[ 27/April/21 ]
Simple answer – No.
And nature is not simple.
So simple answers tend to only be useful if there is urgent need for an answer (in an “act or die” type situation).
The evidence from physics, cosmology, geology and biochemistry is now overwhelming that reality is more complex than any computational entity (human, AI or other) can deal with in detail, so all computational entities must simplify things down to something simple enough to work with. Evolution tends to do that at multiple levels, at the level of the genetic influence on the structure of our sensory and brain systems, at the level of culture, and at the level of our individual life experiences and distinctions.
We can all experience the same event, all have the experiences we do, and they can all be different (sometimes in significant ways) and none of them are the objective reality of what actually happened – all are necessarily some level of simplification (and mostly they are sufficiently similar that we can get some level of agreement, and not always).
Thus it is very much the case that reality is usually sufficiently complex that we tend to see what we expect to see (as everything else gets filtered out, if it is distinguished at all).
Thus if we look for competition, we can certainly see it.
And if we look for cooperation we can see that too.
It takes a great deal of work in the depths of the mathematics of strategy in evolutionary contexts to see that all levels of complexity are necessarily built on new level of cooperation, and all levels of cooperation require evolving ecosystems of cheat detection and mitigation systems if they are to avoid being destroyed by invading cheating strategies. So it rapidly gets extremely complex, every level.
By the time you get to a human being, then there must exist embodied in that human being at least 15 levels of such systems, each new level built atop the previous ones. Yet we just see Joe or Peggy or Rod. We tend to not see the systemic complexity unless we are very atypical individuals.
So nature is full of competitive and cooperative systems, and both can be fun.
And it is also true, that in the long term, every level of complexity is built upon a base of cooperation, and any level of competition that damages any of the constraints required for the existence of that level of complexity, will destroy itself.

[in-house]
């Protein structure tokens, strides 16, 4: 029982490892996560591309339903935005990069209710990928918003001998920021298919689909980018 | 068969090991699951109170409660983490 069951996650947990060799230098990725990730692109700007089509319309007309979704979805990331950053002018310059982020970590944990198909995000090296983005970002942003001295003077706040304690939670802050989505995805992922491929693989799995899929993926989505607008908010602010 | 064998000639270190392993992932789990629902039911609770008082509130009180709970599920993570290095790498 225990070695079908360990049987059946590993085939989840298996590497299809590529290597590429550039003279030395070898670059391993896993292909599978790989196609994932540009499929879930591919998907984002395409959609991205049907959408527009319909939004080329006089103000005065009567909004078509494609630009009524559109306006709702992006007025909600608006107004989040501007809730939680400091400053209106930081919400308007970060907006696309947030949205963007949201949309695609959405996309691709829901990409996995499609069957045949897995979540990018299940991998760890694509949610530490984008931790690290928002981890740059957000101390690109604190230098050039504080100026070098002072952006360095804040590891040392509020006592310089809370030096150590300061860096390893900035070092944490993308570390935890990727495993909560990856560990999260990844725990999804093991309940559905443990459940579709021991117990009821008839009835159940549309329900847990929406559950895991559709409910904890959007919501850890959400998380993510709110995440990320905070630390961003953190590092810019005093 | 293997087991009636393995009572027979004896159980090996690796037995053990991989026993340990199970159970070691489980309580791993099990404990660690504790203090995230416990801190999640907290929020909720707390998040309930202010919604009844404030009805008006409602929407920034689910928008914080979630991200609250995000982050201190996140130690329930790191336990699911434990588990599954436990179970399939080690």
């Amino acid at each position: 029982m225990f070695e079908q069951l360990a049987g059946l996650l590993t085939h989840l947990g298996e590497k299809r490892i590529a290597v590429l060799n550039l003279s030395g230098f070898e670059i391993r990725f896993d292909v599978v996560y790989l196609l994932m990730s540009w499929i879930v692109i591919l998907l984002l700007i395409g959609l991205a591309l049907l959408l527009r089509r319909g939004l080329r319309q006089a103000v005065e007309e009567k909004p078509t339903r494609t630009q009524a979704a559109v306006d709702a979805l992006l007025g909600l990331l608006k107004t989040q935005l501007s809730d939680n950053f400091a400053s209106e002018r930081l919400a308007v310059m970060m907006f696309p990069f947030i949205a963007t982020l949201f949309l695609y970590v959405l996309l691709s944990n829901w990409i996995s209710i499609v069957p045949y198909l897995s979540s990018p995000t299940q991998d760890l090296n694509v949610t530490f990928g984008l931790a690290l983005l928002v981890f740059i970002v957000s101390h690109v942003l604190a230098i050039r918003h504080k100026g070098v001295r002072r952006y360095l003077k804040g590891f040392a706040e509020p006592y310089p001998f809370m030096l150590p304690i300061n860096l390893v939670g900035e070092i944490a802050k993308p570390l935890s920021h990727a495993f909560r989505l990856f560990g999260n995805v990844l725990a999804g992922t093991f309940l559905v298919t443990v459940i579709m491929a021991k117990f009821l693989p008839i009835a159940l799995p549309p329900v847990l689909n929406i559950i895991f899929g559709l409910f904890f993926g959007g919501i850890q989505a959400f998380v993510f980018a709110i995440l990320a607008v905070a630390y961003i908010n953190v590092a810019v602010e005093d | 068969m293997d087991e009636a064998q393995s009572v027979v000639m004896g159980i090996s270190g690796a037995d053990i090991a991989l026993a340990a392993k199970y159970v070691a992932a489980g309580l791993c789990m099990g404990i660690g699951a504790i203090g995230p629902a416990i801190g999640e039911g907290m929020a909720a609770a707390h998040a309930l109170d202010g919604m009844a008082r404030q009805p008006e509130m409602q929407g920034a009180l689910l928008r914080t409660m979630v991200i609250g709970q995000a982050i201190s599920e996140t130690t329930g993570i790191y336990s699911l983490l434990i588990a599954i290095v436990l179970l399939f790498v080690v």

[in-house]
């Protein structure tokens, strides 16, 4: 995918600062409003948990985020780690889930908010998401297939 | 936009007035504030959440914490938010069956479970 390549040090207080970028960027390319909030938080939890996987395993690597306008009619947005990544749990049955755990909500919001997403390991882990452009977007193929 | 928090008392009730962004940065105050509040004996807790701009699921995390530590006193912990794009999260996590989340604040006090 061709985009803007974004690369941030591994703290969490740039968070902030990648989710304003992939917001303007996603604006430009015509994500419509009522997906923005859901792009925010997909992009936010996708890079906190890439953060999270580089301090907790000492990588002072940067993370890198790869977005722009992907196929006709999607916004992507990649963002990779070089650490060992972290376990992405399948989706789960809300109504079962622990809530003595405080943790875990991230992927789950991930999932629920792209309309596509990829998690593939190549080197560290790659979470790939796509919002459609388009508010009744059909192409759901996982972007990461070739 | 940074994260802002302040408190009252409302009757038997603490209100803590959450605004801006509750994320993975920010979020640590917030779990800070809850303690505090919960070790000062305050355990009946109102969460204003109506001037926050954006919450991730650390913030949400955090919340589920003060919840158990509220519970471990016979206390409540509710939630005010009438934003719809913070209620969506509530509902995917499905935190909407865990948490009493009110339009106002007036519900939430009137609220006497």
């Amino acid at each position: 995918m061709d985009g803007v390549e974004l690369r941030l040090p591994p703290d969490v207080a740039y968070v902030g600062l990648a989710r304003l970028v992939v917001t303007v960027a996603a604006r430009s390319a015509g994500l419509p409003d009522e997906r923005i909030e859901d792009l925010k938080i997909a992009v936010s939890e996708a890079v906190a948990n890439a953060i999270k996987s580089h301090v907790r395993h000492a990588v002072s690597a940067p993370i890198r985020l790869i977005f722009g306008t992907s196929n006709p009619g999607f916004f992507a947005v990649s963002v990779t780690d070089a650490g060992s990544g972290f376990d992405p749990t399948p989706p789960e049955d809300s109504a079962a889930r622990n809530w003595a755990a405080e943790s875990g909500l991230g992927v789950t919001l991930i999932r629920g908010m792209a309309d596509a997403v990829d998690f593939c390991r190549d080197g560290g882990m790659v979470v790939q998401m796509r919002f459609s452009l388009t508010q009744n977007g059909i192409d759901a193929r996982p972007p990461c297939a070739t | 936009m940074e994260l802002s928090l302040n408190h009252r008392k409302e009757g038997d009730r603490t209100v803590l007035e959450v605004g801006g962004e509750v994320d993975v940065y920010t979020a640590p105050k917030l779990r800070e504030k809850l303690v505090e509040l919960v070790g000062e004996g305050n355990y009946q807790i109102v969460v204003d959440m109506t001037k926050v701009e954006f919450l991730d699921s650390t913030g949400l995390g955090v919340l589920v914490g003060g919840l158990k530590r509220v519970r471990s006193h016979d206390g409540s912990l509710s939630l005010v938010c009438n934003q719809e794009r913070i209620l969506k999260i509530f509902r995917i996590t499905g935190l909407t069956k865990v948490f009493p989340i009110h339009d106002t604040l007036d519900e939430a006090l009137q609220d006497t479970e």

So in terms of complex systems (and we currently know of nothing more complex in this universe than a human being) it is true to say that all levels of complexity are built upon and sustained by cooperation, and any level of competition that does not respect all the conditions required for that level of cooperation is an existential level risk to complexity itself.
Thus all freedom comes with responsibilities.
Competition is only survivable if it is built on a cooperative base. If you get a hyper aggressive male that kills of all other males to have sole access to females, then at some point in that lineage the last two remaining male offspring are likely to kill each other in combat, and that species goes extinct.
In terms of complex human society, long term security demands a respect for individual life and individual liberty, and that demands responsibility from each and every one of us, and ethics can be seen as classes of cheat detection and mitigation strategies for the cooperative that is human level complexity.
And as someone who has had a passion for complex systems for over 50 years, it is deeply complex, and there are some contexts within which some classes of simple models do give useful approximations to optimal outcomes (and that is a very different thing from any sort of “Truth”). It is a logical reality that the more simple a model someone has, the more certain they are that it is True and Correct (always). The more one understands of complexity and uncertainty, the more one can appreciate that all models are necessarily wrong, and some are more useful than others in some contexts.
When faced with a rapidly approaching tiger or bus, one needs a simple fast response that allows one to get out of harm’s way quickly.
But not everything it is tiger.
Some things take years of study even to begin to see. Much of the complexity actually present in our social and technological systems seems beyond any shadow of reasonable doubt to actually fall into that class of “things”.
There is nothing wrong with competitive systems, provided that they are built on a cooperative base that actually ensures that all individuals have all of their reasonable needs met, and all have reasonable degrees of freedom (provided that they are in fact acting responsibly – and what responsibility actually looks like in any particular context is an ever evolving conversation).